## 18.4 Multivariate Local Geary

In Anselin (2019a), a multivariate extension of the Local Geary statistic is proposed. This statistic measures the extent to which neighbors in multi-attribute space (i.e., data points that are close together in the multidimensional variable space) are also neighbors in geographical space. While the mathematical formalism is easily extended to many variables, in practice one quickly runs into the *curse of dimensionality*.

In essence, the Multivariate Local Geary statistic measures the extent to which the average distance in attribute space between the values at a location and the values at its geographic neighboring locations are smaller or larger than what they would be under spatial randomness. The former case corresponds to positive spatial autocorrelation, the latter to negative spatial autocorrelation.

An important aspect of the multivariate statistic is that it is not simply the superposition of univariate statistics. In other words, even though a location may be identified as a cluster using the univariate Local Geary for each of the variables separately, this does not mean that it is also a multivariate cluster, and vice versa. The univariate statistics deal with distances in attribute space projected onto a single dimension, whereas the multivariate statistics are based on distances in a higher dimensional space. The multivariate statistic thus provides an additional perspective to measuring the tension between attribute similarity and locational similarity.

The Multivariate Local Geary statistic is formally the sum of individual Local Geary statistics for each of the variables under consideration. For example, with \(k\) variables, indexed by \(h\), the corresponding expression is: \[c_i^M = \sum_{h=1}^k \sum_j w_{ij} (x_{hi} - x_{hj})^2.\] This measure corresponds to a weighted average of the squared distances in multidimensional attribute space between the values observed at a given geographic location \(i\) and those at its geographic neighbors \(j \in N_i\) (with \(N_i\) as the neighborhood set of \(i\)).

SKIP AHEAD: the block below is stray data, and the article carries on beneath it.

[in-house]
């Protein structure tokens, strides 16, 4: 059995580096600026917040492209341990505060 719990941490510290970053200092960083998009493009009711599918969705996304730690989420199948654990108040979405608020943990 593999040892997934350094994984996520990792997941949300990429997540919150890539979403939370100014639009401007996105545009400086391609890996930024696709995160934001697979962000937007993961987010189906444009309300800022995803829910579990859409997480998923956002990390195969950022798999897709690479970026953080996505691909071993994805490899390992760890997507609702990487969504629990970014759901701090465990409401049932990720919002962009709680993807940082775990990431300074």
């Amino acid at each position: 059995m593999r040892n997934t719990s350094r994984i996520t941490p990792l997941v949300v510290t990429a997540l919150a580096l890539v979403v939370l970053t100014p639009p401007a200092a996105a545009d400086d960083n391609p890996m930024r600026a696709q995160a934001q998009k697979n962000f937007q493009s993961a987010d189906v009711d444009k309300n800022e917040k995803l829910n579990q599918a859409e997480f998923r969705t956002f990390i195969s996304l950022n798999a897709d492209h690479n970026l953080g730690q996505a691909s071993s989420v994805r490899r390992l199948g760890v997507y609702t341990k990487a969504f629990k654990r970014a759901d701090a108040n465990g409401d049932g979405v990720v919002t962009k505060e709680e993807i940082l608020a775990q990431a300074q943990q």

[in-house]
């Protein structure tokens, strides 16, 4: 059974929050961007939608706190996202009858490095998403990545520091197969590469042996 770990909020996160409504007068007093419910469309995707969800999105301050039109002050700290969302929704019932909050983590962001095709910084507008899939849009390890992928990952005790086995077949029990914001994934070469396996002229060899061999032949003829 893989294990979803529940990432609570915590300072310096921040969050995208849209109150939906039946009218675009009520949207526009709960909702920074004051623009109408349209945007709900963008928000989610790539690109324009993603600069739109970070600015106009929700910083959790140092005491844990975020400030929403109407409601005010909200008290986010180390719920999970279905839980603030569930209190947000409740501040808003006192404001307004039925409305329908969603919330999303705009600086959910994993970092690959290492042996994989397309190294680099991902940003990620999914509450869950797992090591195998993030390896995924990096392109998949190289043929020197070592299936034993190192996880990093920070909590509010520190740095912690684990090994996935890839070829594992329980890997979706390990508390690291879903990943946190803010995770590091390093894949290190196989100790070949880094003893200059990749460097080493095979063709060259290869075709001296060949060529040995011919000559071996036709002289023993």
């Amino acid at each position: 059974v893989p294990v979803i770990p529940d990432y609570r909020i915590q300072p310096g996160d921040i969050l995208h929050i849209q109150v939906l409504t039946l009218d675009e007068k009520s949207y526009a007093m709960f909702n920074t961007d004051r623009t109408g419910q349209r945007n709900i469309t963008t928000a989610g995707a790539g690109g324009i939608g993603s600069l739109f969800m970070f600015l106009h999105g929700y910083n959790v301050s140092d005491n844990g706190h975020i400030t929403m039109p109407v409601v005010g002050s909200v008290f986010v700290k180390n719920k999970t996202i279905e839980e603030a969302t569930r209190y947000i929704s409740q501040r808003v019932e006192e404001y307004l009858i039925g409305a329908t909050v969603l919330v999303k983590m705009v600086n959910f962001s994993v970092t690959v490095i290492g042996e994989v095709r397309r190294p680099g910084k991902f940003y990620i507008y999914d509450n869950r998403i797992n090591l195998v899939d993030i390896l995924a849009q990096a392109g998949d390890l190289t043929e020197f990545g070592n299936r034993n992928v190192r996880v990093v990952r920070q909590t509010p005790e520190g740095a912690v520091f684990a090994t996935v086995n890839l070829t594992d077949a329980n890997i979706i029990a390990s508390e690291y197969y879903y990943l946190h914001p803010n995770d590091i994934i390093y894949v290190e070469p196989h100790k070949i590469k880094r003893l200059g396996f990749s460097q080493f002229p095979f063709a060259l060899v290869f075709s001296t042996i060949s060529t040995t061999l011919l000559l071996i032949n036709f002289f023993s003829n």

To achieve comparable values for the statistics, one can correct for the number of variables involved, as \(c_i^M / k\). This is the approach taken in `GeoDa`

.

Inference can again be based on a conditional permutation approach. This consists of holding the *tuple* of values observed at \(i\) fixed, and computing the statistic for a number of permutations of the remaining tuples over the other locations. Note that because the full tuple is being used in the permutation, the internal correlation of the variables is controlled for, and only the *spatial* component gets altered.

The permutation results in an empirical reference distribution that represents a computational approach at obtaining the distribution of the statistic under the null. The associated pseudo p-value corresponds to the fraction of statistics in the empirical reference distribution that are equal to or more extreme than the observed statistic.

Such an approach suffers from the same problem of multiple comparisons mentioned for all the other local statistics. In addition, there is a further complication. When comparing the results for \(k\) univariate Local Geary statistics, these multiple comparisons need to be accounted for as well.

For example, for each univariate test, the target p-value of \(\alpha\) would typically be adjusted to \(\alpha / k\) (with \(k\) variables, each with a univariate test), as a Bonferroni bound. Since the multivariate statistic is in essence a sum of the statistics for the univariate cases, this would suggest a similar approach by dividing the target p-value by the number of variables (\(k\)). Alternatively, and preferable, a FDR strategy can be pursued. The extent to which this actually compensates for the two dimensions of multiple comparison (multiple variables and multiple observations) remains to be further investigated.^{121}

Consequently, the interpretation of *significance* is difficult. In practice, extensive sensitivity analysis is recommended, using small p-values or an FDR strategy.

### 18.4.1 Implementation